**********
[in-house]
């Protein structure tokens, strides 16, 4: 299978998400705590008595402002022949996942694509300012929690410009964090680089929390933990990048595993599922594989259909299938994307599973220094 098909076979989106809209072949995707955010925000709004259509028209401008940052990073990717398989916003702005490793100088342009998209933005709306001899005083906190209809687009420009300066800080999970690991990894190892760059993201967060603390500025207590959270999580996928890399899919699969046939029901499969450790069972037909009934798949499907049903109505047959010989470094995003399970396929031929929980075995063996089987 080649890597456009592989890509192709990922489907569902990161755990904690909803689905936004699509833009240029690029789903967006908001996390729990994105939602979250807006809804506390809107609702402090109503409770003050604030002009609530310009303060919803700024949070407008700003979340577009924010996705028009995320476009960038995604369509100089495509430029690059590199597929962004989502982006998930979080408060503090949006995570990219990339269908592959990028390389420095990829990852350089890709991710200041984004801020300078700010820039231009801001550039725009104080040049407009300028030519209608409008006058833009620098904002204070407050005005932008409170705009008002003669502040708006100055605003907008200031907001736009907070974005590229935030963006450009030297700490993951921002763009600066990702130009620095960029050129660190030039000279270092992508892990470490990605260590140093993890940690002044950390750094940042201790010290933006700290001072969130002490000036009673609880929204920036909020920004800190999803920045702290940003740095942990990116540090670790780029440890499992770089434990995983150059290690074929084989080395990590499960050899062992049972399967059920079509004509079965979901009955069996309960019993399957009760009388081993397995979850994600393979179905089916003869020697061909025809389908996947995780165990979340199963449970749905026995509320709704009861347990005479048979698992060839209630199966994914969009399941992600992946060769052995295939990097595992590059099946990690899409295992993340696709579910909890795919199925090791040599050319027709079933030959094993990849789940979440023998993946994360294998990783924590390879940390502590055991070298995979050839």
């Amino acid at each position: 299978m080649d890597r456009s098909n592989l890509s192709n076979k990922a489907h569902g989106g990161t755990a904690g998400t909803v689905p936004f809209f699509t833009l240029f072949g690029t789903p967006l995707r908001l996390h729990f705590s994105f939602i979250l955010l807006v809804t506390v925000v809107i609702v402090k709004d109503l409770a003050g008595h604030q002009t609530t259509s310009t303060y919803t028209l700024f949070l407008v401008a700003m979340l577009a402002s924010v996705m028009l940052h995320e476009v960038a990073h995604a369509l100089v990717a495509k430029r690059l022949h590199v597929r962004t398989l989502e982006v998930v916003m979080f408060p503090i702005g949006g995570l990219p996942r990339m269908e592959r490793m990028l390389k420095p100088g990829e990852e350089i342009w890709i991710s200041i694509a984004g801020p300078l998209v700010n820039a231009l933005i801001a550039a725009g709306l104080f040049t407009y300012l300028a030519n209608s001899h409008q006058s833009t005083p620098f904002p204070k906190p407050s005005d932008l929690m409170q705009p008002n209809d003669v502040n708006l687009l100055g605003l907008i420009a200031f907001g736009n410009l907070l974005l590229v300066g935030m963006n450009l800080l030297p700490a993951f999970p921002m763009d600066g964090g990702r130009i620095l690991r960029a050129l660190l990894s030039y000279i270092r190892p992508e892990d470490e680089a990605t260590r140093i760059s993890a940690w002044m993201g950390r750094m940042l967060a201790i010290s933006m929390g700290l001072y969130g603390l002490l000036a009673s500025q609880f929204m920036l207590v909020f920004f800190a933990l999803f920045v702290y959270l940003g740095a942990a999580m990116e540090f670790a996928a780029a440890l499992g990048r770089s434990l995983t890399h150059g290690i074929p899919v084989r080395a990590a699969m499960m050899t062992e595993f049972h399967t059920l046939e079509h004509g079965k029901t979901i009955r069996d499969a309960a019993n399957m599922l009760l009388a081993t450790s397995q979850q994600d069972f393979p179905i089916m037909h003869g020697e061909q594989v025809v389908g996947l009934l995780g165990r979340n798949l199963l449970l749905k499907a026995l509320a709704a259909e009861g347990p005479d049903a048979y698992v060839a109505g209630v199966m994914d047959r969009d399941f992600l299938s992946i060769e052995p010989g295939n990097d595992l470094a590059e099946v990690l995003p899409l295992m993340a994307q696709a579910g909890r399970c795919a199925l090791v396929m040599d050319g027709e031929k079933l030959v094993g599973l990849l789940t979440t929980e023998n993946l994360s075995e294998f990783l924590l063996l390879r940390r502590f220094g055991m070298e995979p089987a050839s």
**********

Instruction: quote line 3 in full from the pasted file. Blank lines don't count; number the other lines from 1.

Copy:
């Amino acid at each position: 299978m080649d890597r456009s098909n592989l890509s192709n076979k990922a489907h569902g989106g990161t755990a904690g998400t909803v689905p936004f809209f699509t833009l240029f072949g690029t789903p967006l995707r908001l996390h729990f705590s994105f939602i979250l955010l807006v809804t506390v925000v809107i609702v402090k709004d109503l409770a003050g008595h604030q002009t609530t259509s310009t303060y919803t028209l700024f949070l407008v401008a700003m979340l577009a402002s924010v996705m028009l940052h995320e476009v960038a990073h995604a369509l100089v990717a495509k430029r690059l022949h590199v597929r962004t398989l989502e982006v998930v916003m979080f408060p503090i702005g949006g995570l990219p996942r990339m269908e592959r490793m990028l390389k420095p100088g990829e990852e350089i342009w890709i991710s200041i694509a984004g801020p300078l998209v700010n820039a231009l933005i801001a550039a725009g709306l104080f040049t407009y300012l300028a030519n209608s001899h409008q006058s833009t005083p620098f904002p204070k906190p407050s005005d932008l929690m409170q705009p008002n209809d003669v502040n708006l687009l100055g605003l907008i420009a200031f907001g736009n410009l907070l974005l590229v300066g935030m963006n450009l800080l030297p700490a993951f999970p921002m763009d600066g964090g990702r130009i620095l690991r960029a050129l660190l990894s030039y000279i270092r190892p992508e892990d470490e680089a990605t260590r140093i760059s993890a940690w002044m993201g950390r750094m940042l967060a201790i010290s933006m929390g700290l001072y969130g603390l002490l000036a009673s500025q609880f929204m920036l207590v909020f920004f800190a933990l999803f920045v702290y959270l940003g740095a942990a999580m990116e540090f670790a996928a780029a440890l499992g990048r770089s434990l995983t890399h150059g290690i074929p899919v084989r080395a990590a699969m499960m050899t062992e595993f049972h399967t059920l046939e079509h004509g079965k029901t979901i009955r069996d499969a309960a019993n399957m599922l009760l009388a081993t450790s397995q979850q994600d069972f393979p179905i089916m037909h003869g020697e061909q594989v025809v389908g996947l009934l995780g165990r979340n798949l199963l449970l749905k499907a026995l509320a709704a259909e009861g347990p005479d049903a048979y698992v060839a109505g209630v199966m994914d047959r969009d399941f992600l299938s992946i060769e052995p010989g295939n990097d595992l470094a590059e099946v990690l995003p899409l295992m993340a994307q696709a579910g909890r399970c795919a199925l090791v396929m040599d050319g027709e031929k079933l030959v094993g599973l990849l789940t979440t929980e023998n993946l994360s075995e294998f990783l924590l063996l390879r940390r502590f220094g055991m070298e995979p089987a050839s």